Yes, Eastern Michigan is actually a good football team; and people care
Melanie Maxwell | AnnArbor.com
All the standing fans in the Eastern Michigan student section at Rynearson Stadium remained after the final whistle blew on the Eagles' 14-10 win over Western Michigan. The football team joined them to sing the fight song and celebrate a sweep of their two in-state rivals in consecutive weeks.
Every seat in the student section was occupied, from the first row to the last, and not a single student sat as they celebrated the team's fourth home win of the season.
Who could have seen any of this coming? A 5-3 Eastern Michigan team (3-1 MAC), an excited fan base or a 4-0 home record?
"I’m a dreamer, so I dreamed about this," said third-year Eagles coach Ron English. "You know, I just think it’s going to get better and better here and so I’m just glad for all the people that can get involved."
Sure, English was pleased that people turned out for the game. Is the reported attendance of 6,772 something to get that fired up about? Not really. But for Eastern, it is progress.
It's the product on the field that English has pined over. A defensive coordinator by trade, appropriately, it was the defense that shined brightest on Saturday. Western was held to its lowest point total since its season opener against Michigan, a game that was stopped before the start of the fourth quarter.
Western moved the ball, compiling 329 yards of total offense, and had more first downs (19-16) than Eastern. But as senior defensive back Latarrius Thomas put it after the game, "you don't get points for first downs."
Thomas came up with the play of the game with just over five minutes remaining in the fourth quarter, launching himself at short-yardage specialist/linebacker Chris Prom, who caught an Alex Carder pass in the flat on third-and-goal from the 3-yard-line. Prom appeared bound for the end zone, but Thomas' hit sent him backwards.
A touchdown would have given Western the lead, but Thomas' tackle stalled him inches from the goal line. Thomas was also part of the gang-tackle that stopped Western's dive play from inches off the goal line on the ensuing fourth down.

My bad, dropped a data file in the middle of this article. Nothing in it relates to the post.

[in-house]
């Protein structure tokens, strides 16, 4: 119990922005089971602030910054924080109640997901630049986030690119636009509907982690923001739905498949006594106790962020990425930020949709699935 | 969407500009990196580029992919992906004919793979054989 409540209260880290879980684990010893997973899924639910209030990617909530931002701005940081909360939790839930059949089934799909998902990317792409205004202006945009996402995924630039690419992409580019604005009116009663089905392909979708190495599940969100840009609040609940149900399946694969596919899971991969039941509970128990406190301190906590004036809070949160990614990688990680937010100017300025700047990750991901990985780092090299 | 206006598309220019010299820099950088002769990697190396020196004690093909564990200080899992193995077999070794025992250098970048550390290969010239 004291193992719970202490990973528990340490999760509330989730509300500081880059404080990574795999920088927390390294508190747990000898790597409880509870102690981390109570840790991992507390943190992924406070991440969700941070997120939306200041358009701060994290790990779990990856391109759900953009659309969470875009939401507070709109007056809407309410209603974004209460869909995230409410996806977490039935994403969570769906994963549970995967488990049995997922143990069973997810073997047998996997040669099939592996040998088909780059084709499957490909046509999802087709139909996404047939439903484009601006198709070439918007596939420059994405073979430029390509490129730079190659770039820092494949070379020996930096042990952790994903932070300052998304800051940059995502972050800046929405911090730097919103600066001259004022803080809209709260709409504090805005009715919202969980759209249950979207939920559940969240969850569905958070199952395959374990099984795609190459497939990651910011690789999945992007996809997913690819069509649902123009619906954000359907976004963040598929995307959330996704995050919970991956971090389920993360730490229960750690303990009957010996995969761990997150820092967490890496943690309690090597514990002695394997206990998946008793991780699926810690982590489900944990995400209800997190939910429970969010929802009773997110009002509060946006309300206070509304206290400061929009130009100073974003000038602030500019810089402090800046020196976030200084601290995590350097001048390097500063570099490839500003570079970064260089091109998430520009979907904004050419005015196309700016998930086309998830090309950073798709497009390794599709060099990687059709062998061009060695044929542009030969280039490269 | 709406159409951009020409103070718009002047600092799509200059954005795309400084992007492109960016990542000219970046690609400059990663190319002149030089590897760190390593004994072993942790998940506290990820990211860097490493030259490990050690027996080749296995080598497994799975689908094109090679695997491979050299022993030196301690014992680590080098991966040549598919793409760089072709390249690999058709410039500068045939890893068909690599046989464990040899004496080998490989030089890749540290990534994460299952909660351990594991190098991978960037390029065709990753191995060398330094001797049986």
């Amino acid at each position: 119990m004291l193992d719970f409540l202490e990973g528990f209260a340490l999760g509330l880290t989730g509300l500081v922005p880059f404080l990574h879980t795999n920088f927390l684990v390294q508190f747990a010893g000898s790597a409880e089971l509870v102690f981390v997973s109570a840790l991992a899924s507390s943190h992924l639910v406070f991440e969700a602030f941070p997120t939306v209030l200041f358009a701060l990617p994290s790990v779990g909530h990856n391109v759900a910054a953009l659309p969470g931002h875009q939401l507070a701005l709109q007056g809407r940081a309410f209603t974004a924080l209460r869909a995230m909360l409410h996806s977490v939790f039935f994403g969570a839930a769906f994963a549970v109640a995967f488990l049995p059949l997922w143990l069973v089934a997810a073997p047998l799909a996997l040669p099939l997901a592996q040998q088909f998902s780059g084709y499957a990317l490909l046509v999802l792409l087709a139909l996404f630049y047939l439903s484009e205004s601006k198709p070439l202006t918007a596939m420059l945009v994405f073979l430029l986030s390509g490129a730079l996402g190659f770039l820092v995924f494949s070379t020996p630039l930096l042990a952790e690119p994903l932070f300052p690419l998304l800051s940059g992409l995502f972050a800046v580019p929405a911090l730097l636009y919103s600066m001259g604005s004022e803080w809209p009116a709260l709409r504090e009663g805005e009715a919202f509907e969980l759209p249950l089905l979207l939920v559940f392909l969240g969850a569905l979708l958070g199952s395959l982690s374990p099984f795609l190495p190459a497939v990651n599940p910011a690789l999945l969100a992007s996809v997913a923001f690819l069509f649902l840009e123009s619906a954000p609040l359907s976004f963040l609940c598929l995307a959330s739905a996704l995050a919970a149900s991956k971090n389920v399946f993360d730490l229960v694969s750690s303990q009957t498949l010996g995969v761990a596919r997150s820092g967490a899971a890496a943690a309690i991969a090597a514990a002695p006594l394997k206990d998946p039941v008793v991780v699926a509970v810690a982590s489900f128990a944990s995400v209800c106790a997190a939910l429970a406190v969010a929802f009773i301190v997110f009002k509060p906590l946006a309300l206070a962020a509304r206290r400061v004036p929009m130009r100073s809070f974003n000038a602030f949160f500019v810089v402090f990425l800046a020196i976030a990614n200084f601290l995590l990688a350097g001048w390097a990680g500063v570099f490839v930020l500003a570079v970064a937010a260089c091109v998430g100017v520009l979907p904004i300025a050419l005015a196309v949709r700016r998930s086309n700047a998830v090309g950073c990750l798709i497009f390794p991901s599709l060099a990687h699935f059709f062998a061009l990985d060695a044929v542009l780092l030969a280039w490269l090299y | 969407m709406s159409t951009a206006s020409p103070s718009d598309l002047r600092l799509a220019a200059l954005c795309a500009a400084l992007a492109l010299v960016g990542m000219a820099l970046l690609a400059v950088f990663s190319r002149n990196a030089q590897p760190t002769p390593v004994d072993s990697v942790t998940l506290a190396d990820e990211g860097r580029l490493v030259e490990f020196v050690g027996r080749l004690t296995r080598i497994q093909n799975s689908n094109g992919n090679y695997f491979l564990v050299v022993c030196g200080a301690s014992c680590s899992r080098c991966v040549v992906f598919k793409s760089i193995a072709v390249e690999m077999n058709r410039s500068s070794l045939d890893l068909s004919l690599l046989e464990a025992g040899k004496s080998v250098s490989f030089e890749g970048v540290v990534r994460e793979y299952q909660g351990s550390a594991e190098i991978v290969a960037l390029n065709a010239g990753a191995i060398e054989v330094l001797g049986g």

Even louder than the cheers for the goal-line stand were the boos when both plays were sent up to the booth for replay review. The crowd of 6,772, which appeared to be closer to 10,000, sounded even louder than that.
The palpable energy of the crowd wasn't something lost on Thomas.
"It’s hard to play, you know, when it feels kinda like practice," Thomas said of previous home games. "But today, the fans were with us, we played with great emotion and it all worked out."
The Western game wasn't just a test for the football team on the field, but for the program off of it. It was homecoming, there was no Michigan game to compete for local interest and the weather -- mid 50s and sunny throughout -- wasn't a hindrance, as it has been in previous home games. And, most important, the team is winning.
Basically, there was no excuse not to have a good turnout, and that's exactly what Eastern got. Relatively, of course.
It was still nowhere near the 15,000-attendance level required to remain an Football Bowl Subdivision program, but it nearly doubled the average attendance of 3,903 at the Eagles' first three home games.
Just outside of Rynearson before kickoff, a man in a multi-colored hooded sweatshirt stood with an arm raised, two fingers extended. Eastern Michigan alumnus Ronnie Martin couldn't believe what he was seeing: A scalper ... at an Eastern Michigan football game.
"You can usually get four tickets and T-shirt for 25 bucks," Martin said.
And "Tailgate Town," which is usually more like a ghost town on fall Saturdays, smelled of spilled beer and grilling brats. It was a college football atmosphere, off the field and on it.
Eastern Michigan junior Susie Coleman attended her first Eagles game on Saturday. When asked why she was there, it wasn't the weather, it wasn't the festivities.
“Because they’re good," she said.
Yes, believe it or not, Eastern is actually good. And people are starting to take notice.